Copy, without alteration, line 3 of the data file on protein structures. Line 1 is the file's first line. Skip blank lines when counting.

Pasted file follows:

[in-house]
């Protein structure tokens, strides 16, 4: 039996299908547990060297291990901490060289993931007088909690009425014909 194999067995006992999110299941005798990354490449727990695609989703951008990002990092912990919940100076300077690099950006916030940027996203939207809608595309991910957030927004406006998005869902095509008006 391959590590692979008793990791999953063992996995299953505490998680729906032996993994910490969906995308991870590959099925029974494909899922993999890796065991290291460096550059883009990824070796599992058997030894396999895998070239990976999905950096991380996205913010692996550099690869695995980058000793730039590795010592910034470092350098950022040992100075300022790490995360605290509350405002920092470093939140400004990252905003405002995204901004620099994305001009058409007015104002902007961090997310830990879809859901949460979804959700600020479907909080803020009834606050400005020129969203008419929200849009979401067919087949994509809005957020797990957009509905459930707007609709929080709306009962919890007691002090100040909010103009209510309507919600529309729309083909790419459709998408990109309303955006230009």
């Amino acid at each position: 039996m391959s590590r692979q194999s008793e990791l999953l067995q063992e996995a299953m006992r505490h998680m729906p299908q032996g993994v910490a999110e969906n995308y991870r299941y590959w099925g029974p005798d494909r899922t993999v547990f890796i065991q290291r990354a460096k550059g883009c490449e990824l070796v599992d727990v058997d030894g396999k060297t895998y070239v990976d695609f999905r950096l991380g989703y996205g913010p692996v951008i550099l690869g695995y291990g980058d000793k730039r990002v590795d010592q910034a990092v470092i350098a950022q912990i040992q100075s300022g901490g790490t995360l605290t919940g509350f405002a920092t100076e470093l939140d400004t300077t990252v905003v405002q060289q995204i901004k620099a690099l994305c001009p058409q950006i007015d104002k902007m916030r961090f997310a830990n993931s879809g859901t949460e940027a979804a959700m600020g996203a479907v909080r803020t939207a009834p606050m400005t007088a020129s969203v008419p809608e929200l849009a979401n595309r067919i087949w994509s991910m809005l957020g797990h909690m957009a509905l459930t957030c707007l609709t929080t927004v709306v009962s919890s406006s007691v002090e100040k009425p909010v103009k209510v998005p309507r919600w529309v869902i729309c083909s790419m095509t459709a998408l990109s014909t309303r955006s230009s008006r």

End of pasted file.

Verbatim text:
């Amino acid at each position: 039996m391959s590590r692979q194999s008793e990791l999953l067995q063992e996995a299953m006992r505490h998680m729906p299908q032996g993994v910490a999110e969906n995308y991870r299941y590959w099925g029974p005798d494909r899922t993999v547990f890796i065991q290291r990354a460096k550059g883009c490449e990824l070796v599992d727990v058997d030894g396999k060297t895998y070239v990976d695609f999905r950096l991380g989703y996205g913010p692996v951008i550099l690869g695995y291990g980058d000793k730039r990002v590795d010592q910034a990092v470092i350098a950022q912990i040992q100075s300022g901490g790490t995360l605290t919940g509350f405002a920092t100076e470093l939140d400004t300077t990252v905003v405002q060289q995204i901004k620099a690099l994305c001009p058409q950006i007015d104002k902007m916030r961090f997310a830990n993931s879809g859901t949460e940027a979804a959700m600020g996203a479907v909080r803020t939207a009834p606050m400005t007088a020129s969203v008419p809608e929200l849009a979401n595309r067919i087949w994509s991910m809005l957020g797990h909690m957009a509905l459930t957030c707007l609709t929080t927004v709306v009962s919890s406006s007691v002090e100040k009425p909010v103009k209510v998005p309507r919600w529309v869902i729309c083909s790419m095509t459709a998408l990109s014909t309303r955006s230009s008006r």